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ZenBiped

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About ZenBiped

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  1. I'm very glad you like it! Since it sounds like you're enjoy several playthroughs, please let me know if you encounter any redundancy with the object placement routine. A good example of this would be, "Does Item X always appear in this place when Item Y appears in that place?" If you ever find yourself answering "Yes" to that question, it means I need to make improvements to the randomization routine. Oh, and another thing- I have a ton of 'planning' files that I used when the game was in the design phase- one of those files contains a very simplified ASCII map of the realm. It won't tell you how to navigate the kingdoms themselves, but it will show you how the realm is arranged on a larger scale. I can post this map if you'd like, but I don't want to take the fun out of your exploration, so you will have to request it first if you want it. Cheers! EDIT: I've pasted the ASCII map below in white text. Anyone who wants to see it can highlight the text to make it visible. 2 | YY YY 1-RR | GG-3 RR--ZZZ--GG | | | MM--ZZZ--CC 3-MM | CC-1 BB BB | 2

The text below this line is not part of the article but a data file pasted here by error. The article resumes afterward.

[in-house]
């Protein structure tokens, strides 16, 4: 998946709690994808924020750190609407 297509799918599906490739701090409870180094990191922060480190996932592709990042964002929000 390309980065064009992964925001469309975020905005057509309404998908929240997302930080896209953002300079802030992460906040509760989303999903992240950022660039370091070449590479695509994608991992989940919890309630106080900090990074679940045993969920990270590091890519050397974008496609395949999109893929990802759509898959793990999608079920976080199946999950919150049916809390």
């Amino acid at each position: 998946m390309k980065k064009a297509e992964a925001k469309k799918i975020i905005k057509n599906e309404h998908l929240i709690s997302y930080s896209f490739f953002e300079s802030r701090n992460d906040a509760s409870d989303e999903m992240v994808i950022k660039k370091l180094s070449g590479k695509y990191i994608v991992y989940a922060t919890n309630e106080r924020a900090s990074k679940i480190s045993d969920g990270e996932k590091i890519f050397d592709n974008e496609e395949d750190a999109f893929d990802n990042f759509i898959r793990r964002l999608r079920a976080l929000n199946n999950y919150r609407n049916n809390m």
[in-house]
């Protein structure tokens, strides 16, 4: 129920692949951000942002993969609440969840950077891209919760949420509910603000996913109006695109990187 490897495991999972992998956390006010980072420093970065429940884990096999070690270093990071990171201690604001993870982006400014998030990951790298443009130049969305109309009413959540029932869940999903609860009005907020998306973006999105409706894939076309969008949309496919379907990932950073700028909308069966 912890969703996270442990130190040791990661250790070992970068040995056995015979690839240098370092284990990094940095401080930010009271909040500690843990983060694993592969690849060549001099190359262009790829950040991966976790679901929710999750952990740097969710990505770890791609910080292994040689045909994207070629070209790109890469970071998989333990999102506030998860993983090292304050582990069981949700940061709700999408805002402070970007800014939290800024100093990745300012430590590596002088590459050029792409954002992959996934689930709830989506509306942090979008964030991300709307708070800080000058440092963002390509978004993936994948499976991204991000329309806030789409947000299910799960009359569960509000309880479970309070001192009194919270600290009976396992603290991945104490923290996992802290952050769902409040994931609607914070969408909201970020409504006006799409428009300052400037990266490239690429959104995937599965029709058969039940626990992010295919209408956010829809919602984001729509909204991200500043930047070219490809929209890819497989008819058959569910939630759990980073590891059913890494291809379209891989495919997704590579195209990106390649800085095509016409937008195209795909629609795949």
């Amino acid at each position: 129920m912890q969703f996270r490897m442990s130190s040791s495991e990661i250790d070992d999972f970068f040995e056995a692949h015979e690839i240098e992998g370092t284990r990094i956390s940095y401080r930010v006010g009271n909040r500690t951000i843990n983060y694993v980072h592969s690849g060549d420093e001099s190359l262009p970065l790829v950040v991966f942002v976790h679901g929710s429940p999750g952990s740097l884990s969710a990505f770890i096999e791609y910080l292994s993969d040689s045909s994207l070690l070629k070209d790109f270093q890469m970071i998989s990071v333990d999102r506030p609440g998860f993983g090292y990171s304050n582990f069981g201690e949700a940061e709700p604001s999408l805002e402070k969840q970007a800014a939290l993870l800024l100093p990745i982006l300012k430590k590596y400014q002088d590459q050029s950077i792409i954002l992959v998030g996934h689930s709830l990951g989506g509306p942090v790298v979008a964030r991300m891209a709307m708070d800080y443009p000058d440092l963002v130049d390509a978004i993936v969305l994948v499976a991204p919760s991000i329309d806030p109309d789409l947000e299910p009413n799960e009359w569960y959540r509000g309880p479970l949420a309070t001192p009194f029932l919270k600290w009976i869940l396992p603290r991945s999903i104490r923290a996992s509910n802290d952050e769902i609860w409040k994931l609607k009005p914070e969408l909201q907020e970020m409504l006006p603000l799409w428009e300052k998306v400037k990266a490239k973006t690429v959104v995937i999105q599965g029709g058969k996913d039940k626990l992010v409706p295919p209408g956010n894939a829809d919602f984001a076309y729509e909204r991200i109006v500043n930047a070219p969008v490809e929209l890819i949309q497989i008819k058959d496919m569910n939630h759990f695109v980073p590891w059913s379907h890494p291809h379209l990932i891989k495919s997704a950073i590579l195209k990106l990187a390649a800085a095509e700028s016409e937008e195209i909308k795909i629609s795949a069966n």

2. Accousticguitar, I checked my directory of adventure hacks, and it looks like I first played Missadventure in February of 2009! I loaded the game for a playthrough and as soon as I saw the brown forests I knew where I was and that I'd better find the princess. Rescuing her wasn't too hard, but trying to remember which castle was her home had me running all over the place! I ended up killing all 5 dragons before I was able to get her to the right castle (and I have the bat to thank for that!) I especially like the dragon hit point system you used, that was a wild surprise! This was definitely one of my favorite Adventure hacks. Hizzy, The torch works by increasing the luminosity of all rooms by 2 (odd luminosities are always flash.) So if a room was at max luminosity, the torch would actually roll over the color, and the room would become the darkest shade of the next hue- so max luminosity may not be used for rooms. It would also cause any grayscale rooms just below mid luminosity to become invisible. I also use a bitmask which sets the BG of bright rooms to mid luminosity, and the the BG of dark rooms to minimum Luminosity. This excludes any rooms from being min or mid luminosity because then the walls and floor would be the same color- very bad! That rejects a number of luminosity options: The room can't be max, min, or mid luminosity, and if it's a grayscale room it can't be just under mid luminosity either. My implementation of the colors is cheap on both cycles and bytes, but it comes at the cost of reduced luminosity options.